This won’t be the only time this season Miami has to play a team that suffocates its forwards, and the RedHawks will still need to find a way to earn victories like they did on Friday.
– First, Josh Melnick coming off late in the third period is a major concern. He took a shift with two minutes left in regulation, did not appear to get hit or fall awkwardly and left the ice showing no ill effects, yet he was not on the bench for overtime. In the Captain Obvious statement of the day, Miami cannot to be without Melnick for any length of time, even if that length is a few shifts.
– Miami also had to play with five defensemen for the majority of the second period, as Jared Brandt left after suffering what appeared to be a high hit along the boards. Brandt has been one of the team’s top shutdown defensemen early this season. He returned and appeared 100 percent for the balance of the game.
– Not a fan of criticizing officiating, which was pretty solid most of the game, but it’s baffling that Carter Johnson was assessed a major for interference in the third period but Bowling Green was handed a minor for a boarding penalty during which Louie Belpedio was slammed from behind after being lined up for a couple of seconds. Across the board, hockey has been rightly cracking down on those types of hits, and Belpedio’s numbers were clearly visible the entire time he was along the boards. The reasoning is most likely because the Falcons player remained down for some time while Belpedio bounced right back up, which should not be the way penalties should be decided, if for no other reason because it encourages embellishment. But BGSU did not score on its five-minute power play and Miami netted the game winner after the boarding call, so all was ultimately good for the RedHawks.
– Yes, Carson Meyer scored the goal and picked up an assist on the other, so it’s easy to point to him as a hero in this game. But from the first game of this homestand to this one, he has gotten significantly better in every facet, which is partly why he is in position to pick up points.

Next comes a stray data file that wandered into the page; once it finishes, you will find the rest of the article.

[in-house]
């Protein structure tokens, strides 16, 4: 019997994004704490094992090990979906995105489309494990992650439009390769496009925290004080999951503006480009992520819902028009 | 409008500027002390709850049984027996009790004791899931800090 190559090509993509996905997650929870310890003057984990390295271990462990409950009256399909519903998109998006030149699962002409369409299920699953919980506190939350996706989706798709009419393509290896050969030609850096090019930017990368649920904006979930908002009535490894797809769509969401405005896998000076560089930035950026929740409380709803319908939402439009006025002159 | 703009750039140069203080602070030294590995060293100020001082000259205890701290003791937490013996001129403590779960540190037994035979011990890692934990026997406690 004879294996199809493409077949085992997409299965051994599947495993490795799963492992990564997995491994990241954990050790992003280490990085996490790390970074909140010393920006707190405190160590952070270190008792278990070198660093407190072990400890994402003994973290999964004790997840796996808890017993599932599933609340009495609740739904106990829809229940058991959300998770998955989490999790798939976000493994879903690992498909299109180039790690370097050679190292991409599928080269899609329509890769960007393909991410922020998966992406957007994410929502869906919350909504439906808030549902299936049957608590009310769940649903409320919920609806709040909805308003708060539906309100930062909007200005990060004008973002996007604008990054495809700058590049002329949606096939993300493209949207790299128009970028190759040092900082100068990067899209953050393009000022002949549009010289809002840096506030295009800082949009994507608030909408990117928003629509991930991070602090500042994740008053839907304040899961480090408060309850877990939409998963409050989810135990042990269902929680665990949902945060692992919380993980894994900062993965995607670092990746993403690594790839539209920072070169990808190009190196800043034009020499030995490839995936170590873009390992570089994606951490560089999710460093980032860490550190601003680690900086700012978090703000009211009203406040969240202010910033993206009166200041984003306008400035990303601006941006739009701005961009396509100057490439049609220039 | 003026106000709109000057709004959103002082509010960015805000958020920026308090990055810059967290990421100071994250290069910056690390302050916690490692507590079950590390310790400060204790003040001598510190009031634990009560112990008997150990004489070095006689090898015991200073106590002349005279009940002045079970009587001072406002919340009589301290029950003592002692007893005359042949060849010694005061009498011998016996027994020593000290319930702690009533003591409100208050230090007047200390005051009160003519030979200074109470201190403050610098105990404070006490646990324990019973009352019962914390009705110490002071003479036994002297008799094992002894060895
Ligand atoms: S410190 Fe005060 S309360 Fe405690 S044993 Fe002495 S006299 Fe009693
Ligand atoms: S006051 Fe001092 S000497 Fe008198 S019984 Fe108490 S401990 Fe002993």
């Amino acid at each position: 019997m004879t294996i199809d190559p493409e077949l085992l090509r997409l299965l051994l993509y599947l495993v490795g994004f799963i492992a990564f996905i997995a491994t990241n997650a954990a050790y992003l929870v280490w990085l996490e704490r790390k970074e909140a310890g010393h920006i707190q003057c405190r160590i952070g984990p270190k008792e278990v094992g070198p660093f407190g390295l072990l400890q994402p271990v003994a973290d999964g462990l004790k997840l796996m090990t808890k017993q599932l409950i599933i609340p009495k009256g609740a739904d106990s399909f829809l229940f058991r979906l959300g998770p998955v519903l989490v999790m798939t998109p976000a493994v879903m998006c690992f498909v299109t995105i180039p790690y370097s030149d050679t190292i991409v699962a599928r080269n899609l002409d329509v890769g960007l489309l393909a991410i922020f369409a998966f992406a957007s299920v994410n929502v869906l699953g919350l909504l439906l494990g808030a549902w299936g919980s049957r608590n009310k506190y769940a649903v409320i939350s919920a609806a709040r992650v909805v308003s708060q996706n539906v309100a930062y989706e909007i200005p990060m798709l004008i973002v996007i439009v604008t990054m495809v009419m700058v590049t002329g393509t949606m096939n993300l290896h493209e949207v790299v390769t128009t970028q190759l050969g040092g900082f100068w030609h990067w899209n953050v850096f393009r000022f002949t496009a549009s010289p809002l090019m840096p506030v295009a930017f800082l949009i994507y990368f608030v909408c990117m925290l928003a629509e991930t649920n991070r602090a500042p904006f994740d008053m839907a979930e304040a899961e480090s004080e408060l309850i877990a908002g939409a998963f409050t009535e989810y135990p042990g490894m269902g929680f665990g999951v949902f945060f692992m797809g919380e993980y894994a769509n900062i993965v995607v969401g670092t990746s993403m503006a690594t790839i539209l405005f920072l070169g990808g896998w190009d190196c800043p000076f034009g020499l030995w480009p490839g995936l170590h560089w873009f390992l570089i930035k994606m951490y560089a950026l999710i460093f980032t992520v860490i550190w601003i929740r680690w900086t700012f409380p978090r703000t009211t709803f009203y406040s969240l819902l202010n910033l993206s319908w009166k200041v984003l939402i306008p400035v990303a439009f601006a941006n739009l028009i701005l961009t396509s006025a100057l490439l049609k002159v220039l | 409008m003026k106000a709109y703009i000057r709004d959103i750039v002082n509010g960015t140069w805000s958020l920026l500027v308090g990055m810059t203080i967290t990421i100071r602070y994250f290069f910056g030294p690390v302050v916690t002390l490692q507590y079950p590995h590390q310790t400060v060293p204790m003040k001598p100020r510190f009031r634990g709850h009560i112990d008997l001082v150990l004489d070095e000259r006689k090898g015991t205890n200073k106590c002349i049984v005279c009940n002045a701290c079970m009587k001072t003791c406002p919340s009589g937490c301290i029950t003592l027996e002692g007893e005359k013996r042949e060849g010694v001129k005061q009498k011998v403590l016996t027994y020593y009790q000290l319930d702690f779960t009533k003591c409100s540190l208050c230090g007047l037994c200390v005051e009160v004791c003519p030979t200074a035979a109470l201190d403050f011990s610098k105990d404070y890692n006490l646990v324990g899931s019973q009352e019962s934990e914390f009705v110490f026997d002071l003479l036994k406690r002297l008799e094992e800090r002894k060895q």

– Louis is up to 94 career points, pulling to within six of the elusive 100-point club. Fifty Miami players have reached that mark. It’s amazing how much Louis’ all-around game has improved from junior year to this one. And oh yeah, he forced a turnover at center ice, which was picked by Melnick, leading to the first goal.
FORWARDS: C-. It was trending toward ‘F’ land after two periods, but obviously two goals bolsters their collective grade. Lines 2-4 were nearly non-existent all night, which Bowling Green’s defense deserves much credit for. As much credit as Louis deserves, he didn’t pick up Mark Friedman when he scored from point-blank range to tie it.
DEFENSEMEN: B+. During this homestand, this corps hasn’t done too much to get noticed, and that’s meant as a compliment. They came up big during the major PK, especially Scott Dornbrock, who stepped up his play in the third period for the second straight game.
GOALTENDING: A-. It looked like Ryan Larkin got a piece of the tying goal, but it still slipped over his blocker. It’s probably one that he should’ve had, but it was still a great shot from in close. He stopped 20 of 21 shots and has allowed just one goal in two games and six in his last five. He gives Miami a chance to win every night and is spoiling fans.
LINEUP CHANGES: Coach Enrico Blasi did not change any of the forwards from last Saturday, playing Alex Alger over Willie Knierim for the second straight game. Alger had an assist on Saturday and was absolutely robbed by Chris Nell on a would-be goal in the first period of this game. Blasi continues to get all eight of his defensemen playing time, as Colin Sullivan sat in favor of Bryce Hatten. Larkin has still logged every minute in net – 370-plus at present – and Andrew Masters again served as the backup.
OXFORD, Ohio – After Saturday, Cady Arena might want to add the Kingsmen’s 1963 hit “Louie Louie” to its repertoire.
Or maybe amend the spelling to “Louie Louis”.
The duo of Louie Belpedio and Anthony Louis scored Miami’s first three goals in its 5-0 win over Maine in its series finale, as the Chicago-area pair has netted six of the RedHawks’ nine markers in the first three games of this homestand.
It was an amazing eight days for Belpedio, who struggled mightily in the first period vs. Ohio State last weekend but scored the team’s lone goal in the next stanza. That seemed to turn his game around, and although he is still prone to the occasional turnover, he has been exception at moving the puck, especially on the power play.
Then there’s Louis, whose game has jumped miles ahead from his first three seasons to this homestand that opens his final season in Oxford. It took him 10 games to find the net in 2015-16, and he had three plus an assist this weekend on 15 shots, many of which his hard work created. He seems physically stronger and more driven this fall than at any other time wearing a Miami sweater.
And yet the most-improved offensive player award is in no way clear-cut, as Kiefer Sherwood makes an excellent case for that. Like Louis, he is doing much more at a higher level than filling the scoresheet.
Just based on the three games in this homestand, Carson Meyer looked much more comfortable on the ice from Period 1 to Period 9, and the stats prove that out, as he had three assists in this game and had a goal erased on a delayed, delayed off-side call.